Book Review - The Orchardist

The Orchardist is set in small-town America, on a fruit orchard that was built long before industry claimed the raising of apricots. The book spans several decades but focuses on the first few years at the turn of the twentieth century, between 1897 and 1911. It is threaded with beautiful scenes of the American West: wild horses being corralled, flicking their sweat and majestic manes, thundering their hooves; cowboys watching the twilight from a front porch while they roll their smokes; autumn hills, caught in the frame of the window on a newborn steam engine; Talmadge’s orchard itself, blushing with blossoms. Yet this book isn’t really about being an orchardist in Washington State at the turn of the century. It’s about longing, and the beginning of life and the end of life, and the simplistic living that goes on in the midst of what happens to us. "The trees bordered the pasture, which was filled with long grass, uncut and uneaten by any horses. The sound of water and the sound of wind in the trees, which were fed by the creek and so were partial to the creek, occupied Talmadge as he slept and woke. It was a sound highly expressive, highly communicable. He listened and thought, Yes, Yes". Someone asked me on Twitter a couple days ago if I was "enjoying" this story while I read it. I told her that, given its subject matter, “enjoying” didn’t feel like the right word. The novel touches upon topics that disturb me, that make me angry and disgusted because I know they exist in the world. 

I don’t know that it’s the goal of every book to be enjoyed. Some books are written to speak, to move. To disturb, to challenge. More appropriate than "enjoying", I think, would be to say that this novel got into me. In places, it reminded me of the way my mother tried so hard, for years and years to help my father before she finally understood that his soul had been broken beyond repair. And yet hope, hope is so precious. This novel made me feel. Hours after finishing it, I’m still remembering its scenes, wondering about the characters. Replaying the final few chapters. I especially loved a Christmas scene near the beginning that was so fleeting and yet so lovely, rustic and believably "family at the turn of the century", pressed into the book’s pages like a smile before a day drained of light. And that’s what this book is about family. Fathers, whether bonded by blood or hope. Daughters made, not by nature, but by the bonds that are created when nature pushes mankind into a hollow sinkhole and swallows. People who vanish and yet never really go away, and the feverish yearning to find them inside their anger. I think Coplin’s point in this work is that children carry us. Whether we live in joy or not, we birth a civilization that will go on without us. A future that will both remember and forget us. And maybe there is a certain beauty in the very idea that whatever we do, it can be the past someday.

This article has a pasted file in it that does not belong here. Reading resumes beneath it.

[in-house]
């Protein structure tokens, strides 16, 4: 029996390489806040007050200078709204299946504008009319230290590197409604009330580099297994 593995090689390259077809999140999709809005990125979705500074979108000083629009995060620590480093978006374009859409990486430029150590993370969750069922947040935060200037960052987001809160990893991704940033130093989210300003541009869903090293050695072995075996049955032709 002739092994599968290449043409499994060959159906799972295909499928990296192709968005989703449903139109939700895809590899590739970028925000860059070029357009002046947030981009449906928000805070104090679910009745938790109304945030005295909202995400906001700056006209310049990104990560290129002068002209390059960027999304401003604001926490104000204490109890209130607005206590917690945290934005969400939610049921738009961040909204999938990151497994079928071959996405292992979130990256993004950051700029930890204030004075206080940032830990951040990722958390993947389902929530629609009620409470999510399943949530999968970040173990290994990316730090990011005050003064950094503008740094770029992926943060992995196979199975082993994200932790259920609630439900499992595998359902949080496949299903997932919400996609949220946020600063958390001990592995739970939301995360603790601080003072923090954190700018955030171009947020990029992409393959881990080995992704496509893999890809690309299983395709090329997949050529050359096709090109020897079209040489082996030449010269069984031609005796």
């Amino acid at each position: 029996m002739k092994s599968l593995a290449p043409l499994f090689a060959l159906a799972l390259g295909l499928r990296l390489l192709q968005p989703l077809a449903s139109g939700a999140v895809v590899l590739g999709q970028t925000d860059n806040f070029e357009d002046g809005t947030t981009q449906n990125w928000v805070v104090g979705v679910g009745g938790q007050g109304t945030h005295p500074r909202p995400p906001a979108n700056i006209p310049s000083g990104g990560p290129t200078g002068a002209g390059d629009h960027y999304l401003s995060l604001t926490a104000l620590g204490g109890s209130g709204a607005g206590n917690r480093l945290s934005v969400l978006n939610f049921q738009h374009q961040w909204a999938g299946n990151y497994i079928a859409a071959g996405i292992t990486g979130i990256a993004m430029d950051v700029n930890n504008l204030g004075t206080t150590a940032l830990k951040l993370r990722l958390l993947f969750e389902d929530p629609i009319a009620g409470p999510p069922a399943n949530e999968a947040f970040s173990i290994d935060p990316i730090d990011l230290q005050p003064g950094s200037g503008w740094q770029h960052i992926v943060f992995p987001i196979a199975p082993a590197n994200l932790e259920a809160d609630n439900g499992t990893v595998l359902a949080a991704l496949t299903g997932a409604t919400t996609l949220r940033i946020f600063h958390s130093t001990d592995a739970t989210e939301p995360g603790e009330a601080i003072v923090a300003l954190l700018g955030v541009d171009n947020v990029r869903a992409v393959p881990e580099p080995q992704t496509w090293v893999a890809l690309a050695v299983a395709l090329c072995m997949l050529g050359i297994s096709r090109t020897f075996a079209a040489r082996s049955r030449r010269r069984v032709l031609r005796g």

It can be a hundred years ago. Yet somehow, because we lived, because we dented people, because we tried valiantly to make it and maybe scratch out a square of humanity somewhere in the world, we are beautiful. And that beauty in us can never die, because it is buried in the earth, like the roots of trees. Our children, civilization cannot exist without the fruit we leave on the wind. We are all orchardists. It doesn’t matter when we go; we all lived, we planted lives. This point is made clear in the mirroring of Talmadge’s tale with his growing realization that his life as an orchardist is dying in a twentieth century America that is beginning to rely less on independent farmers and more on raging industry. Life goes forward. What once was makes the future, and the mistakes are the soul of today. I don’t know that there is a conclusion beyond this truth itself: and that is that we go on. Life renews itself, through its children. That the author manages to create hope, life, warmth, peace, even the sense of "coziness" I so prize in books like those by Laura Ingalls Wilder, while peppering the tale with tragedy, is testament to her talent. She manipulates the reader in the very best way, I think: causing a symphony of emotions that mirror real life by stealing the euphoria of joy by violence, hopelessness, and the human tendency to rebel against hindsight’s preferences. It’s exciting to be standing on the cusp of Amanda Coplin’s career. Some people are comparing her to John Steinbeck. I see that.

Book Review - Stop What You’re Doing and Read This